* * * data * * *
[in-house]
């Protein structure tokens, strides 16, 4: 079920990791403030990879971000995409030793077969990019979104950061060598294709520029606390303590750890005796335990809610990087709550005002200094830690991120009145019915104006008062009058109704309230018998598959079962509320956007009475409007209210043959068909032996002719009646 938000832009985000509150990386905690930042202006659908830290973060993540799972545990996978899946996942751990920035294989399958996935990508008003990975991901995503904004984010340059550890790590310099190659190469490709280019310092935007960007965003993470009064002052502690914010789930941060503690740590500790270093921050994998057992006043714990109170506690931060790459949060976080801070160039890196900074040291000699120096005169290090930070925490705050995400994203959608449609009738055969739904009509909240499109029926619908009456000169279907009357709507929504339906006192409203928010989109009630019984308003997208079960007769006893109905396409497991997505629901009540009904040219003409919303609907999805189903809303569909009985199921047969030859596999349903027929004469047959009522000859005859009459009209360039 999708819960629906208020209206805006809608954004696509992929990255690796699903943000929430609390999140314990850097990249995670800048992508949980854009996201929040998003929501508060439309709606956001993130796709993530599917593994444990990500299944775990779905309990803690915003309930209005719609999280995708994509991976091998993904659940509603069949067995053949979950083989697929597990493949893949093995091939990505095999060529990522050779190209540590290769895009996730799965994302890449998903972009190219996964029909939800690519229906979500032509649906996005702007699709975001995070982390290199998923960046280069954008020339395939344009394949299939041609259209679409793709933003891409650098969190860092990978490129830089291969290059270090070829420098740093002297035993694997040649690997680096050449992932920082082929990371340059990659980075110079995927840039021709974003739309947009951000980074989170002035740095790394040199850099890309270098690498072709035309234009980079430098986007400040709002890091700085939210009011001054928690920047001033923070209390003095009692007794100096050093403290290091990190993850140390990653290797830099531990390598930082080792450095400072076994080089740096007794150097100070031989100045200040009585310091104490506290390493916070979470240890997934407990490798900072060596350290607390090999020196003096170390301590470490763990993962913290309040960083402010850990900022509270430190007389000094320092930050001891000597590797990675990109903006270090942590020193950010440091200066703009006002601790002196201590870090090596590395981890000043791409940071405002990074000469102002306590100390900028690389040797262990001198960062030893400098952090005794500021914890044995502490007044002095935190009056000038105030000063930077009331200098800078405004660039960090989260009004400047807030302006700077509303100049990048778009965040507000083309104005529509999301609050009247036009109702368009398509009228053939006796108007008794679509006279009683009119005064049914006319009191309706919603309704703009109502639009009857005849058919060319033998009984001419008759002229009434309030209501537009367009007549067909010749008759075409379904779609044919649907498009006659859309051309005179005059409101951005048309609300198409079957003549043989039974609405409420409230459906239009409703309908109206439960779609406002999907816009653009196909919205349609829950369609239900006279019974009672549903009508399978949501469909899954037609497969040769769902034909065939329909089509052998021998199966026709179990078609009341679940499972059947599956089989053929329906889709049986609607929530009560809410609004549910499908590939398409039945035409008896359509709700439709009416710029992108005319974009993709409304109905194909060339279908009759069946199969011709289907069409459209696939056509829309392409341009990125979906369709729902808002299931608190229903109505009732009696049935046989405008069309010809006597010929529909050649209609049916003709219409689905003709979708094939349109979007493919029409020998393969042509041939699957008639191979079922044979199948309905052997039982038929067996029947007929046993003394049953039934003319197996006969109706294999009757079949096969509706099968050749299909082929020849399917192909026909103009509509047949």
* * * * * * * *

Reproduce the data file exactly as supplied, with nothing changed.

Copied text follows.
[in-house]
């Protein structure tokens, strides 16, 4: 079920990791403030990879971000995409030793077969990019979104950061060598294709520029606390303590750890005796335990809610990087709550005002200094830690991120009145019915104006008062009058109704309230018998598959079962509320956007009475409007209210043959068909032996002719009646 938000832009985000509150990386905690930042202006659908830290973060993540799972545990996978899946996942751990920035294989399958996935990508008003990975991901995503904004984010340059550890790590310099190659190469490709280019310092935007960007965003993470009064002052502690914010789930941060503690740590500790270093921050994998057992006043714990109170506690931060790459949060976080801070160039890196900074040291000699120096005169290090930070925490705050995400994203959608449609009738055969739904009509909240499109029926619908009456000169279907009357709507929504339906006192409203928010989109009630019984308003997208079960007769006893109905396409497991997505629901009540009904040219003409919303609907999805189903809303569909009985199921047969030859596999349903027929004469047959009522000859005859009459009209360039 999708819960629906208020209206805006809608954004696509992929990255690796699903943000929430609390999140314990850097990249995670800048992508949980854009996201929040998003929501508060439309709606956001993130796709993530599917593994444990990500299944775990779905309990803690915003309930209005719609999280995708994509991976091998993904659940509603069949067995053949979950083989697929597990493949893949093995091939990505095999060529990522050779190209540590290769895009996730799965994302890449998903972009190219996964029909939800690519229906979500032509649906996005702007699709975001995070982390290199998923960046280069954008020339395939344009394949299939041609259209679409793709933003891409650098969190860092990978490129830089291969290059270090070829420098740093002297035993694997040649690997680096050449992932920082082929990371340059990659980075110079995927840039021709974003739309947009951000980074989170002035740095790394040199850099890309270098690498072709035309234009980079430098986007400040709002890091700085939210009011001054928690920047001033923070209390003095009692007794100096050093403290290091990190993850140390990653290797830099531990390598930082080792450095400072076994080089740096007794150097100070031989100045200040009585310091104490506290390493916070979470240890997934407990490798900072060596350290607390090999020196003096170390301590470490763990993962913290309040960083402010850990900022509270430190007389000094320092930050001891000597590797990675990109903006270090942590020193950010440091200066703009006002601790002196201590870090090596590395981890000043791409940071405002990074000469102002306590100390900028690389040797262990001198960062030893400098952090005794500021914890044995502490007044002095935190009056000038105030000063930077009331200098800078405004660039960090989260009004400047807030302006700077509303100049990048778009965040507000083309104005529509999301609050009247036009109702368009398509009228053939006796108007008794679509006279009683009119005064049914006319009191309706919603309704703009109502639009009857005849058919060319033998009984001419008759002229009434309030209501537009367009007549067909010749008759075409379904779609044919649907498009006659859309051309005179005059409101951005048309609300198409079957003549043989039974609405409420409230459906239009409703309908109206439960779609406002999907816009653009196909919205349609829950369609239900006279019974009672549903009508399978949501469909899954037609497969040769769902034909065939329909089509052998021998199966026709179990078609009341679940499972059947599956089989053929329906889709049986609607929530009560809410609004549910499908590939398409039945035409008896359509709700439709009416710029992108005319974009993709409304109905194909060339279908009759069946199969011709289907069409459209696939056509829309392409341009990125979906369709729902808002299931608190229903109505009732009696049935046989405008069309010809006597010929529909050649209609049916003709219409689905003709979708094939349109979007493919029409020998393969042509041939699957008639191979079922044979199948309905052997039982038929067996029947007929046993003394049953039934003319197996006969109706294999009757079949096969509706099968050749299909082929020849399917192909026909103009509509047949």